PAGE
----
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How does Metamucil work?

For those struggling with constipation, a doctor may suggest Metamucil, but how does Metamucil work?

Summary

What is Metamucil?

Metamucil is an FDA-approved gluten-free fiber supplement and laxative that comes in different forms, such as powders and capsules.

What’s Metamucil intended for?

Metamucil Has bowel movement boosting powers.

How Does Metamucil work?

The psyllium fiber in Metamucil works to help maintain bowel regularity and proper digestive functioning.

How long does it take for Metamucil to work?

The recommended dose for Metamucil powders is one serving per day. One serving is 1-2 spoons of powder in a glass with 8 ounces of liquid.

Side effects of Metamucil

Changes in bowel habits may occur when you first begin to take Metamucil.

What else can psyllium do?

Now You’ve got the bird’s eye view, keep reading for the full explainer.

First off, what is Metamucil?

Metamucil is an FDA-approved gluten-free fiber supplement and laxative that comes in different forms, such as powders and capsules.

One of the main ingredients of Metamucil is psyllium fiber, also referred to as ispaghula.4

In short, it’s powdered fiber.

Dietary fiber is important for maintaining overall health. It plays a role in controlling diseases such as heart disease, diabetes, obesity, and cancer. Canada and the United States recommend a fiber dietary reference intake (DRI) of about 14 grams to protect the health of the heart and other organs.1 

So far, so good. But what’s that got to do with constipation?

What’s Metamucil supposed to do?

Metamucil Has bowel movement boosting powers.

That’s right, the dietry fiber in metamucil is intended to assist your intestines in digesting and moving food through your system at a quick clip. It does this in a few different ways.

Assisting Intestinal Motitlity

Fiber helps the intestine move better and faster during digestion. Having a bit of bulk can help the action of the intestinal muscles (peristalsis), having something to push against. For example, whole grain foods rich in fiber, will quickly move through the intestines. This allows for an easy digestion process, and it acts as an appetite suppressant because it can make you feel full more quickly.2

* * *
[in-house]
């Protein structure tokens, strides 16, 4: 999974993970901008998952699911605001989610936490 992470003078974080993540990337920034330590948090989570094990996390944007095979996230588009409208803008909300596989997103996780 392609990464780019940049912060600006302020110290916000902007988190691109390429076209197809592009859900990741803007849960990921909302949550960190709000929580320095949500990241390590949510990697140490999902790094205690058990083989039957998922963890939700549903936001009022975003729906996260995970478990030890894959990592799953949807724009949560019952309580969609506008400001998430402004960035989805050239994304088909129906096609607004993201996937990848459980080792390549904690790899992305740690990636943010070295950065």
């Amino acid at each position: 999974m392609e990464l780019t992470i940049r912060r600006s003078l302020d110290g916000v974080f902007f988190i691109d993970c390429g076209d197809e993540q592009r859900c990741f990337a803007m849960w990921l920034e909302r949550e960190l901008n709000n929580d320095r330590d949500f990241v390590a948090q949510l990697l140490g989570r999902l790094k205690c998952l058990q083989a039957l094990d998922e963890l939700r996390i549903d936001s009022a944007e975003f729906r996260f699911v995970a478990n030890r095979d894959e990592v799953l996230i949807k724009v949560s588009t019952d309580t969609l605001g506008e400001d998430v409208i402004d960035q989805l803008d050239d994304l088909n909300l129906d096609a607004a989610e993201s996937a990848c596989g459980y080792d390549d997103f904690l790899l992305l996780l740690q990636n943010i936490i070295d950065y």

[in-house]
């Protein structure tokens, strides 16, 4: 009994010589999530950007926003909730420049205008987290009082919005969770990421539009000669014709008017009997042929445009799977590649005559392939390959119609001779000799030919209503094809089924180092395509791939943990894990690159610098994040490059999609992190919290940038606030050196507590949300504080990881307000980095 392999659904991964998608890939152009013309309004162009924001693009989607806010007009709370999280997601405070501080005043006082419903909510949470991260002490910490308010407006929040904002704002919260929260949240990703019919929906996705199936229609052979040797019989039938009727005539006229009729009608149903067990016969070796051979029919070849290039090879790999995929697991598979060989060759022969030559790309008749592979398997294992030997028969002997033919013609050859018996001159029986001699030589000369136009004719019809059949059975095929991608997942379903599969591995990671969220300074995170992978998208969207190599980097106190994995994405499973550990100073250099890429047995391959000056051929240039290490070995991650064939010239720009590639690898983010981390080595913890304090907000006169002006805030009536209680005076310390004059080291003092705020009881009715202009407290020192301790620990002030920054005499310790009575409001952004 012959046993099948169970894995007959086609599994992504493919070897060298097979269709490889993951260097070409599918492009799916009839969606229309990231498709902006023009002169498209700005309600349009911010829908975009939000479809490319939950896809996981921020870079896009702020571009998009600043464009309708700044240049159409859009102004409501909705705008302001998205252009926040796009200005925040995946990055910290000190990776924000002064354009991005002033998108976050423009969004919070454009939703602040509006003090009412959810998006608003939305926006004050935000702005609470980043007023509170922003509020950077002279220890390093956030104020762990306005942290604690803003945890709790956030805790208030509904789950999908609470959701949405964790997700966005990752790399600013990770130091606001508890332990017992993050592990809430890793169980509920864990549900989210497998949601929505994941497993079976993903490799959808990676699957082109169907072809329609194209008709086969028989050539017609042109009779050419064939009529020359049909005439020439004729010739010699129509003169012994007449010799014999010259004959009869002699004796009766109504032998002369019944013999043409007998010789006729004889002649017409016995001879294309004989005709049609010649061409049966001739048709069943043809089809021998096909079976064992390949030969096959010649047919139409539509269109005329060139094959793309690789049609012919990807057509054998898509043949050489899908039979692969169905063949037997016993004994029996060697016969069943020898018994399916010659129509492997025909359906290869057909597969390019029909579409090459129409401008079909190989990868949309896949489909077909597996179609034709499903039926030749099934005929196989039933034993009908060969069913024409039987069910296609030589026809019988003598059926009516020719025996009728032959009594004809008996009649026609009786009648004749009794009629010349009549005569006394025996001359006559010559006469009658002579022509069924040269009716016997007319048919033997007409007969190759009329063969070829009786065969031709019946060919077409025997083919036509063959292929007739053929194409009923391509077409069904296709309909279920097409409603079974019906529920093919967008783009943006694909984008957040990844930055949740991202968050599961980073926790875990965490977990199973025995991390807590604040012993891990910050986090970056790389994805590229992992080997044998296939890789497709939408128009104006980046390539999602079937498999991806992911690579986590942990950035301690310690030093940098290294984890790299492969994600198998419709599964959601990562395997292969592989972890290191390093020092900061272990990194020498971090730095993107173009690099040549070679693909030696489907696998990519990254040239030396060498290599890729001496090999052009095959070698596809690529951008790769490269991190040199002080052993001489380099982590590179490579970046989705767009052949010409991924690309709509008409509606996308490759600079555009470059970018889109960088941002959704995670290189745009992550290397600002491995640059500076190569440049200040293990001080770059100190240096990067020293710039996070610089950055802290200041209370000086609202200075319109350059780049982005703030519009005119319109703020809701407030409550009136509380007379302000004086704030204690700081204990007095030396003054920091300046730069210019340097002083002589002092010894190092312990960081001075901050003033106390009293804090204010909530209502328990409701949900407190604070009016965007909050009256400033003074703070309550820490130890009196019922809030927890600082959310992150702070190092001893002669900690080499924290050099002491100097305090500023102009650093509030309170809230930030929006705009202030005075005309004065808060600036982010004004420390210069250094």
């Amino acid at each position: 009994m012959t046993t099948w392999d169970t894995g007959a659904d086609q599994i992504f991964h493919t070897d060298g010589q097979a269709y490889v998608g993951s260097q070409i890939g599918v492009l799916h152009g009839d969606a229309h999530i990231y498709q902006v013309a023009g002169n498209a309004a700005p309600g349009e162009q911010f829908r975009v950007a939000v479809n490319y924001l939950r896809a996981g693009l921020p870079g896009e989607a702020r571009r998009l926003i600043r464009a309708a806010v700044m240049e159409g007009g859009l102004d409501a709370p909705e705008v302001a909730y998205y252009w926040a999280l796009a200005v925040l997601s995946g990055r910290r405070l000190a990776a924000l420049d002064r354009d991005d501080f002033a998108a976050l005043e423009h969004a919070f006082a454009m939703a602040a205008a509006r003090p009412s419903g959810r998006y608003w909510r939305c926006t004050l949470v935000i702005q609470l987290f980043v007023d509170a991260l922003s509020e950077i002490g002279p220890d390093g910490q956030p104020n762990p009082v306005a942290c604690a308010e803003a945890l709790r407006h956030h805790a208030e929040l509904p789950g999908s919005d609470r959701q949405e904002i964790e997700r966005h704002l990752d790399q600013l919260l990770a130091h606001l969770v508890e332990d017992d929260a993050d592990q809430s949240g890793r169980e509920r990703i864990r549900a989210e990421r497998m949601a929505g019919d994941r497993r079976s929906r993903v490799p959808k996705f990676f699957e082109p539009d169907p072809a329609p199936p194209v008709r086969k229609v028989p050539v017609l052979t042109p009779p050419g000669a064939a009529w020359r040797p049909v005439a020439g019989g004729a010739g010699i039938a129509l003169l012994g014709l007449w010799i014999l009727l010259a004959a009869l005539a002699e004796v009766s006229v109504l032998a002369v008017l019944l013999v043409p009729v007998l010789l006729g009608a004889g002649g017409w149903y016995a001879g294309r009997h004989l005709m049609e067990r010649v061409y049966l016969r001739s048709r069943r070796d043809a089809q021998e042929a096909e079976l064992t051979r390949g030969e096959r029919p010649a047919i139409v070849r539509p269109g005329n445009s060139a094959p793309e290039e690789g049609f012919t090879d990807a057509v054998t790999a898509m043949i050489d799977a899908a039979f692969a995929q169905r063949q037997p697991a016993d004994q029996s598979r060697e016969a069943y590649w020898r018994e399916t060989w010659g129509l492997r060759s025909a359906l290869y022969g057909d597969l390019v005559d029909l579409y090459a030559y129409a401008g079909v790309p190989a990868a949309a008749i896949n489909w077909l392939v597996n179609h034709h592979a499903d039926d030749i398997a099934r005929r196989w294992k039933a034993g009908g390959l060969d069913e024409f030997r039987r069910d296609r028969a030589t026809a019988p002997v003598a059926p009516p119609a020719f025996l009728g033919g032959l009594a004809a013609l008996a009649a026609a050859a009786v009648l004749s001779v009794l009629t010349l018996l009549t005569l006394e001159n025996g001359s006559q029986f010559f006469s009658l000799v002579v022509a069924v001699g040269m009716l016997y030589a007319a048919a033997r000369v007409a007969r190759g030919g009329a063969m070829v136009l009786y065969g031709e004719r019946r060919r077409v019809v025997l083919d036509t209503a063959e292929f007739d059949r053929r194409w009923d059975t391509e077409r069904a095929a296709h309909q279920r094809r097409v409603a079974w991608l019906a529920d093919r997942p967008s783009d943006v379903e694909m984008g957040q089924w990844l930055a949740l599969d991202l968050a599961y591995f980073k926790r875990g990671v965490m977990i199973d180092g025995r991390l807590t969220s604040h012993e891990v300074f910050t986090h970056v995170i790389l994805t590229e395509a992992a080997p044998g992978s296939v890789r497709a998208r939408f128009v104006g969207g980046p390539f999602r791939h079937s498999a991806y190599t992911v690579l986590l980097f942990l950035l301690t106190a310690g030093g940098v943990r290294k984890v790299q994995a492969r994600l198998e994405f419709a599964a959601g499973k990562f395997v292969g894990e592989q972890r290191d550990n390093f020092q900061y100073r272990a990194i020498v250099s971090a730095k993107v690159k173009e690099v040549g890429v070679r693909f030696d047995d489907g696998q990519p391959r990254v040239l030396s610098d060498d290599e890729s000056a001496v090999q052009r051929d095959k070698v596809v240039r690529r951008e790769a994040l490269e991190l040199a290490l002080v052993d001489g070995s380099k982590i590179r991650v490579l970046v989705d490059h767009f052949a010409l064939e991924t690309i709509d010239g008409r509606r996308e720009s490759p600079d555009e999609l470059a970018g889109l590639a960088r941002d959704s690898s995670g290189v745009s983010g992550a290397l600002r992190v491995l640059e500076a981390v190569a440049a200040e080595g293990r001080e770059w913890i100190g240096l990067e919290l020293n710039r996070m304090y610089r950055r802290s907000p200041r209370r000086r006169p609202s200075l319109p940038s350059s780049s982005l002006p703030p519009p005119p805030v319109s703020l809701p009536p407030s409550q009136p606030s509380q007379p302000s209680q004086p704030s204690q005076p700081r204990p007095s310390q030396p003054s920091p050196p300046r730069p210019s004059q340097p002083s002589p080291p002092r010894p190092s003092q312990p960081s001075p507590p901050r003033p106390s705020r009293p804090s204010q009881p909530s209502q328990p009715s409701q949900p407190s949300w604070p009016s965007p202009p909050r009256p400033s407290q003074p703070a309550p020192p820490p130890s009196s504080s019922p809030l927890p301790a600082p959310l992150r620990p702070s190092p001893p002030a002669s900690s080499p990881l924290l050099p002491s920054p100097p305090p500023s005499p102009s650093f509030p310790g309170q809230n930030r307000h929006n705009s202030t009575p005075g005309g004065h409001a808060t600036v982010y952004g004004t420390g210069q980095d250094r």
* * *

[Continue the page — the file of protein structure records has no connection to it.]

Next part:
Colon cleansering

The colon, also known as the large intestine, is the final part of the digestive system. It can accumulate bacteria and buildup of impaceted feces (poop).

Fiber acts like a “brush” to naturally scrub the insides of the intestines, preventing buildup of older feces that can cause constipation if allowed to sit for too long.2

Regulating stool water content

Fiber draws in water, so it helps to keep the stool hydrated. The softer stool can then pass through the intestines much more easily. This relieves constipation and the feelings of stomach pain or discomfort that come from it.

Studies have shown that high-fiber diets and moderate exercise can greatly reduce constipation.3

How Does Metamucil work?

For those who struggle with constipation or getting their daily recommended fiber intake, a healthcare provider may suggest Metamucil.

It comes from the husk seeds of the plant Plantago Ova. Psyllium has a gel-like nature, and it is a well-known laxative, meaning that it loosens stool and helps with bowel movement.5

When metamucil is combined with water it forms a thick fiber gel. When this fiber rich concotion gets into your stomach or small intestine, it will continue to absorb water and get more bulky. As it makes it’s way down towards the rectum for its exit point, the bulky goop will mix in with whatever other food is in the stomach or intestine bringing water and bulk to any feces that has been slow to travel through. Much easier for your muscles to squeeze on. Voila! Relief from constipation

The psyllium fiber in Metamucil works to help maintain bowel regularity and proper digestive functioning.

How long does it take for Metamucil to work?

Metamucil can be taken by adults or children over the age of 12 – you should consult with your healthcare provider to make sure it is appropriate for you.

Dosage

Metamucil dietary supplement can be taken as a powder, capsule, thins, or gummies.

Depending on your fiber needs, the different forms will have different instructions and doses.4